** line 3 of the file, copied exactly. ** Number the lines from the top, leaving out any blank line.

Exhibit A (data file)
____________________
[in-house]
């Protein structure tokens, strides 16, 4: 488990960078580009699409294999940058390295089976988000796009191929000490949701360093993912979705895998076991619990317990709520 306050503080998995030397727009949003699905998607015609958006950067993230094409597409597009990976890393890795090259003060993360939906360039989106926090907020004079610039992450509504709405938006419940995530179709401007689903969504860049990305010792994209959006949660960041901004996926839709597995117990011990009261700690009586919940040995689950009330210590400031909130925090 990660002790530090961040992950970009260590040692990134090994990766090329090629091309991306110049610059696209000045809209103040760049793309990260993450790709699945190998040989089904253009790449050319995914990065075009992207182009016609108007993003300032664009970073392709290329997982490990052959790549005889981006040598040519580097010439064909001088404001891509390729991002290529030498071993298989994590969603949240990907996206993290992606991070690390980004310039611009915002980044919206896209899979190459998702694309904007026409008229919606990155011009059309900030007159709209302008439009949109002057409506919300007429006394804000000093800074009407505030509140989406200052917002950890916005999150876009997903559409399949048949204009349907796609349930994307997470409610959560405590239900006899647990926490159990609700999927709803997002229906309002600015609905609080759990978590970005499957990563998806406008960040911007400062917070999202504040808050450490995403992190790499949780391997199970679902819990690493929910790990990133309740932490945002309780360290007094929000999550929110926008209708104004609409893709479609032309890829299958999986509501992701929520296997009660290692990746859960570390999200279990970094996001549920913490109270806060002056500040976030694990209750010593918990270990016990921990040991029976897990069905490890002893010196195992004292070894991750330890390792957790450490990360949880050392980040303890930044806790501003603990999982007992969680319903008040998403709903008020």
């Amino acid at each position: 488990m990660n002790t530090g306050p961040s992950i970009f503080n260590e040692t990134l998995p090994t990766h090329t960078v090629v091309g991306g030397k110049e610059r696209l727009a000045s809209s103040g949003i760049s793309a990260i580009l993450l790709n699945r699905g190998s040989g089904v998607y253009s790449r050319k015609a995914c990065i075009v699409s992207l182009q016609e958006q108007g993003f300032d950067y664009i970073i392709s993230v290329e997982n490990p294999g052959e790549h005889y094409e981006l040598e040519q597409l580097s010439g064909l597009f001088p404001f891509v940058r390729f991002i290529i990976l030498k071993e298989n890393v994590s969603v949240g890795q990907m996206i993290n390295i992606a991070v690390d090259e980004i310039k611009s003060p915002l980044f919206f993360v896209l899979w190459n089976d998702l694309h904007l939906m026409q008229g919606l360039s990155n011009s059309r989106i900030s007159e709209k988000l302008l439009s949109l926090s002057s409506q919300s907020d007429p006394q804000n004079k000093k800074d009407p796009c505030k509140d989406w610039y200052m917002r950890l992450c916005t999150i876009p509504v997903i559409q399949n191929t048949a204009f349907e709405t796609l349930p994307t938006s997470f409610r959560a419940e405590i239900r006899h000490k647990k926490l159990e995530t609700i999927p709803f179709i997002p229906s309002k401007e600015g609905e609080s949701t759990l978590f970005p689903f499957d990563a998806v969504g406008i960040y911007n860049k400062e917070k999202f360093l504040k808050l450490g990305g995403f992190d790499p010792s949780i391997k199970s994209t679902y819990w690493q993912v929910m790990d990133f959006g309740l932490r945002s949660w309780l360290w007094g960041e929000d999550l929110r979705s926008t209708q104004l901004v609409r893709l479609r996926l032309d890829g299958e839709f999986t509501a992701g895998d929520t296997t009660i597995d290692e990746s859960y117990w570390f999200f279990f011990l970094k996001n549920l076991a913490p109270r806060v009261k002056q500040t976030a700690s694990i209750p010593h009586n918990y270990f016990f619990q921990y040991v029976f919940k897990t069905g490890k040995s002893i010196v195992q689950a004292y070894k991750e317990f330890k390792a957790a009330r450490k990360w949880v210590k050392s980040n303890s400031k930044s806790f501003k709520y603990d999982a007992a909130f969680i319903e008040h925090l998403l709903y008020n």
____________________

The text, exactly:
């Amino acid at each position: 488990m990660n002790t530090g306050p961040s992950i970009f503080n260590e040692t990134l998995p090994t990766h090329t960078v090629v091309g991306g030397k110049e610059r696209l727009a000045s809209s103040g949003i760049s793309a990260i580009l993450l790709n699945r699905g190998s040989g089904v998607y253009s790449r050319k015609a995914c990065i075009v699409s992207l182009q016609e958006q108007g993003f300032d950067y664009i970073i392709s993230v290329e997982n490990p294999g052959e790549h005889y094409e981006l040598e040519q597409l580097s010439g064909l597009f001088p404001f891509v940058r390729f991002i290529i990976l030498k071993e298989n890393v994590s969603v949240g890795q990907m996206i993290n390295i992606a991070v690390d090259e980004i310039k611009s003060p915002l980044f919206f993360v896209l899979w190459n089976d998702l694309h904007l939906m026409q008229g919606l360039s990155n011009s059309r989106i900030s007159e709209k988000l302008l439009s949109l926090s002057s409506q919300s907020d007429p006394q804000n004079k000093k800074d009407p796009c505030k509140d989406w610039y200052m917002r950890l992450c916005t999150i876009p509504v997903i559409q399949n191929t048949a204009f349907e709405t796609l349930p994307t938006s997470f409610r959560a419940e405590i239900r006899h000490k647990k926490l159990e995530t609700i999927p709803f179709i997002p229906s309002k401007e600015g609905e609080s949701t759990l978590f970005p689903f499957d990563a998806v969504g406008i960040y911007n860049k400062e917070k999202f360093l504040k808050l450490g990305g995403f992190d790499p010792s949780i391997k199970s994209t679902y819990w690493q993912v929910m790990d990133f959006g309740l932490r945002s949660w309780l360290w007094g960041e929000d999550l929110r979705s926008t209708q104004l901004v609409r893709l479609r996926l032309d890829g299958e839709f999986t509501a992701g895998d929520t296997t009660i597995d290692e990746s859960y117990w570390f999200f279990f011990l970094k996001n549920l076991a913490p109270r806060v009261k002056q500040t976030a700690s694990i209750p010593h009586n918990y270990f016990f619990q921990y040991v029976f919940k897990t069905g490890k040995s002893i010196v195992q689950a004292y070894k991750e317990f330890k390792a957790a009330r450490k990360w949880v210590k050392s980040n303890s400031k930044s806790f501003k709520y603990d999982a007992a909130f969680i319903e008040h925090l998403l709903y008020n």